"Hope and Despair"

Small-Group Session (1 of 2)

 


Set-Up

Before the session starts, the leader should set chairs in a circle, with a chalice and matches on a small table in the middle, or somewhere visible to participants.  Make sure the strips of paper for “Readings from the Common Bowl” are in the bowl.  Welcome people, and allow folks to settle before lighting the chalice.

 

Chalice Lighting and Opening Words

The group leader lights the chalice (or asks someone else to) and then, with the intent of creating sacred space, reads the following words:

Excerpt, A Blessing for One Who is Exhausted by John O’Donohue

 When the rhythm of the heart becomes hectic,
Time takes on the strain until it breaks;
Then all the unattended stress falls in
On the mind like an endless, increasing weight,

The light in the mind becomes dim.

The desire that drove you has relinquished.
There is nothing else to do now but rest
And patiently learn to receive the self
You have forsaken for the race of days.

At first your thinking will darken
And sadness take over like listless weather.
The flow of unwept tears will frighten you.

You have traveled too fast over false ground;
Now your soul has come to take you back.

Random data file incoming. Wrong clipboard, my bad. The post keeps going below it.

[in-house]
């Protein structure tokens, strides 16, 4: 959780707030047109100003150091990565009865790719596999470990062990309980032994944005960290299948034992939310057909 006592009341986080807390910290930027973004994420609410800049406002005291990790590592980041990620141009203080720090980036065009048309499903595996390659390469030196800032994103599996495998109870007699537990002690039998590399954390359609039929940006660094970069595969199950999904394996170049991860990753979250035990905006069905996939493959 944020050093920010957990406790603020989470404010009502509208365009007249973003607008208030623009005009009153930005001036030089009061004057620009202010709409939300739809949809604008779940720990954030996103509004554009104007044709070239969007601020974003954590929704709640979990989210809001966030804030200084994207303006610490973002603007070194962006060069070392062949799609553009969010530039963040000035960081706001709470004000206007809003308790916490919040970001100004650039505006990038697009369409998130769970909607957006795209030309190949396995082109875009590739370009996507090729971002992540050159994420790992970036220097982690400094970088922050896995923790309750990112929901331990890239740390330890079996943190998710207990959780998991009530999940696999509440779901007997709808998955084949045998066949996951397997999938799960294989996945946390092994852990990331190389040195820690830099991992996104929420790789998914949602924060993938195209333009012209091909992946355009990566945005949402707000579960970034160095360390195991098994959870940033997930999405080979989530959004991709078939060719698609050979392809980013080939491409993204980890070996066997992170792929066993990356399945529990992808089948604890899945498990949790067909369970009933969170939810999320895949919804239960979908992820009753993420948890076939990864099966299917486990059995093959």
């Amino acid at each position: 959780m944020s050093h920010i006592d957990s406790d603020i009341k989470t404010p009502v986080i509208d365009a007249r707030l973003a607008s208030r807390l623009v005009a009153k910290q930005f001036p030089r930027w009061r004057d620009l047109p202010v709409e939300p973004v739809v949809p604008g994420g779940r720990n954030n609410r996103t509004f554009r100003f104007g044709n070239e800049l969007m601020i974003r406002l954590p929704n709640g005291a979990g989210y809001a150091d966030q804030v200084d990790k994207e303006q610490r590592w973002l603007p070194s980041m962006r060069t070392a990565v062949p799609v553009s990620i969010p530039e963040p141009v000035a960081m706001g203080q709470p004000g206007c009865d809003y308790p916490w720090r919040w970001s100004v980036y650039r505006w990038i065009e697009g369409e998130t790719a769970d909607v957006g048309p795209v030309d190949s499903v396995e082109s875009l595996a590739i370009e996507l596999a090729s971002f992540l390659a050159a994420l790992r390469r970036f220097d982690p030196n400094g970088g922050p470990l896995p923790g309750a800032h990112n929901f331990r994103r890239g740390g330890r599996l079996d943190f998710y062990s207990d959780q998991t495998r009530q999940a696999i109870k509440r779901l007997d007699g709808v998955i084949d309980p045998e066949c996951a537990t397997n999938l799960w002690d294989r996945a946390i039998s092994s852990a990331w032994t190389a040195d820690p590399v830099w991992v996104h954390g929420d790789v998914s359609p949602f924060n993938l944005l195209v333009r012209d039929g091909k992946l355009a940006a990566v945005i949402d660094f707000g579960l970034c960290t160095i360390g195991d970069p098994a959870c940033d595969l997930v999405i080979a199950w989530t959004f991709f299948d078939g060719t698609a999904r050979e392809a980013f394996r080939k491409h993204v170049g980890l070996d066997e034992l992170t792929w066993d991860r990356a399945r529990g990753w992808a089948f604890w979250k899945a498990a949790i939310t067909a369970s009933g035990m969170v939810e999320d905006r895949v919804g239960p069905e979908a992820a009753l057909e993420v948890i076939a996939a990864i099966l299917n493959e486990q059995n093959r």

Take refuge in your senses, open up
To all the small miracles you rushed through.

Become inclined to watch the way of rain
When it falls slow and free.

Imitate the habit of twilight,
Taking time to open the well of color
That fostered the brightness of day.

Draw alongside the silence of stone
Until its calmness can claim you.
Be excessively gentle with yourself.

Gradually, you will return to yourself,
Having learned a new respect for your heart
And the joy that dwells far within slow time.

 

Brief Check-In

Invite each person, in turn, to share a brief answer to the check-in question.  The check-in question is: “How is your heart and mind at this time?”

 

Readings from the common bowl

The leader passes around the bowl, with strips of paper that have quotes on them.  Invites each person to take one strip/quote out of the bowl. Then, invites each to read the quotes.  They don’t have to read in order, one right next to the last one.  But instead, invite them to allow some silence after every quote, and then to see if the quote they picked out of the bowl should go next or not.  (See additional page for quotes; these are the quotes that will be torn into separate strips, and put in the bowl before the meeting)

 

Focusing Question

After everyone has read the different statements, the leader asks the central question that will guide the session’s discussion: “Have you ever experienced despair or been close to someone in despair?  What was the shape of it?  Did it change or end?  If so, how?”

 

First Round

Leader invites attendees to take no more than 2 minutes to share a response to the question.  Find a way to gently hold the group to the no-more-than-2-minute limit.  Also, let people know there’s no cross-talk to the responses: group-members don’t answer the statements people make.  One person speaks for oneself, then the next person does the same.  It’s not a conversation, so much as a series of statements. Again, each with some silence or space between. And, again, voices don’t need to go in order, with people sitting beside each other speaking—just as the spirit moves.